So now we start the actual OpenGL code. Firstly we set up the vertex buffer. There are two buffers that get uploaded to the graphics card. One contains the verticies, and the other is the index array. This only needs to be done once (even if the model changes, I’ll explain how to change individual vertices at the end).

// A helper macro to get a position
#define BUFFER_OFFSET(i) ((char *)NULL + (i))
GLuint vboID; // Vertex Buffer, this needs to be accessable wherever we draw from, so in C++, this would be a class member, in regular C, it would probably be a global variable;
glGenBuffers(1, &vboID); // Create the buffer ID, this is basically the same as generating texture ID's
glBindBuffer(GL_ARRAY_BUFFER, vboID); // Bind the buffer (vertex array data)
// Allocate space.  We could pass the mesh in here (where the NULL is), but it's actually faster to do it as a 
// seperate step.  We also define it as GL_STATIC_DRAW which means we set the data once, and never 
// update it.  This is not a strict rule code wise, but gives hints to the driver as to where to store the data
glBufferData(GL_ARRAY_BUFFER, sizeof(Vertex) * 24, NULL, GL_STATIC_DRAW);
glBufferSubData(GL_ARRAY_BUFFER, 0, sizeof(Vertex) * 24, verts); // Actually upload the data
// Set the pointers to our data.  Except for the normal value (which always has a size of 3), we must pass 
// the size of the individual component.  ie. A vertex has 3 points (x, y, z), texture coordinates have 2 (u, v) etc.
// Basically the arguments are (ignore the first one for the normal pointer), Size (many components to 
// read), Type (what data type is it), Stride (how far to move forward - in bytes - per vertex) and Offset 
// (where in the buffer to start reading the data - in bytes)
// Make sure you put glVertexPointer at the end as there is a lot of work that goes on behind the scenes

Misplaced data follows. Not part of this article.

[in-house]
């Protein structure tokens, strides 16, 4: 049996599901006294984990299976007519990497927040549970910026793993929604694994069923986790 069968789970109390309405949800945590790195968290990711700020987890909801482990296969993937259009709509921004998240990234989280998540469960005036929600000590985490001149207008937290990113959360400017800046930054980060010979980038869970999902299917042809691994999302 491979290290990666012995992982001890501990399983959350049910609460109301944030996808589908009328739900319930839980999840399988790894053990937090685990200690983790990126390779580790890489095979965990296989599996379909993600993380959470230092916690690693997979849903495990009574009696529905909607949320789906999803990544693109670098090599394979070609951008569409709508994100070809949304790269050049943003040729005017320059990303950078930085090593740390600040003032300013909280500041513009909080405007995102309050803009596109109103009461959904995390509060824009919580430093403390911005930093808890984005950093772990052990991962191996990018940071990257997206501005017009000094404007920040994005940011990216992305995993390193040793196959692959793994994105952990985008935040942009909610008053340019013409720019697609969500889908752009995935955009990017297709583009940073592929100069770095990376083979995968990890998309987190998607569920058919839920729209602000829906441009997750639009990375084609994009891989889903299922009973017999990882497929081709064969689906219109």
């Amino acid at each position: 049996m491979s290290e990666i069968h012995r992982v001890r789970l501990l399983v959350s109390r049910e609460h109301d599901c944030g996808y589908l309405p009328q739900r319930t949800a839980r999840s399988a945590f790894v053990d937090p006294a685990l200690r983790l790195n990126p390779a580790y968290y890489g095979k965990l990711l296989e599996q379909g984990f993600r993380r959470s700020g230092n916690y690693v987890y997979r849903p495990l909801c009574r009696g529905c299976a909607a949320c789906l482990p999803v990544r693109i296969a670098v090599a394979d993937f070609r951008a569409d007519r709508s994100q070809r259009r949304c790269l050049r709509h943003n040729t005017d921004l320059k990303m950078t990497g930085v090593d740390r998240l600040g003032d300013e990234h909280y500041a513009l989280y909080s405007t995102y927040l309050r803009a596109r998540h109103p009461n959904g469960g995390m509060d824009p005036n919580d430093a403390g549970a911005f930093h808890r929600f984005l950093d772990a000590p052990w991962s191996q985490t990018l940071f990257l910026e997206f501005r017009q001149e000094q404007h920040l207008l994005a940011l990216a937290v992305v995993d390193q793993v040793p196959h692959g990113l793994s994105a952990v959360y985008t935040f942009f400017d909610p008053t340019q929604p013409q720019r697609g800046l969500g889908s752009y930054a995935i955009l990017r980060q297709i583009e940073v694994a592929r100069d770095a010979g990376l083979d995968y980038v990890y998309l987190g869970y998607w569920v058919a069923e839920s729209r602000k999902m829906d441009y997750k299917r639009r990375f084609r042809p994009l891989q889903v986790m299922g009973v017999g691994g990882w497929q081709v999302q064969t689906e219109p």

// with it, and if it's set at the start, it has to do all that work for each gl*Pointer call, rather than once at
// the end.
glTexCoordPointer(2, GL_FLOAT, sizeof(Vertex), BUFFER_OFFSET(12));
glNormalPointer(GL_FLOAT, sizeof(Vertex), BUFFER_OFFSET(20));
glColorPointer(4, GL_FLOAT, sizeof(Vertex), BUFFER_OFFSET(32));
glVertexPointer(3, GL_FLOAT, sizeof(Vertex), BUFFER_OFFSET(0));
// When we get here, all the vertex data is effectively on the card
// Our Index Buffer, same as above, the variable needs to be accessible wherever we draw
GLuint indexVBOID;
glGenBuffers(1, &indexVBOID); // Generate buffer
glBindBuffer(GL_ELEMENT_ARRAY_BUFFER, indexVBOID); // Bind the element array buffer
// Upload the index array, this can be done the same way as above (with NULL as the data, then a 
// glBufferSubData call, but doing it all at once for convenience)
glBufferData(GL_ELEMENT_ARRAY_BUFFER, 36 * sizeof(GLubyte), index, GL_STATIC_DRAW);

And that’s all there is to getting the data onto the card itself. The only gotcha is to put the glVertexPointer last when you’re setting up your pointers.

Now to paint the code. This will need to go in your render loop after you’ve done your camera transformations

// Bind our buffers much like we would for texturing
glBindBuffer(GL_ARRAY_BUFFER, vboID);
// Set the state of what we are drawing (I don't think order matters here, but I like to do it in the same 
// order I set the pointers
// Resetup our pointers.  This doesn't reinitialise any data, only how we walk through it
glTexCoordPointer(2, GL_FLOAT, sizeof(Vertex), BUFFER_OFFSET(12));
glNormalPointer(GL_FLOAT, sizeof(Vertex), BUFFER_OFFSET(20));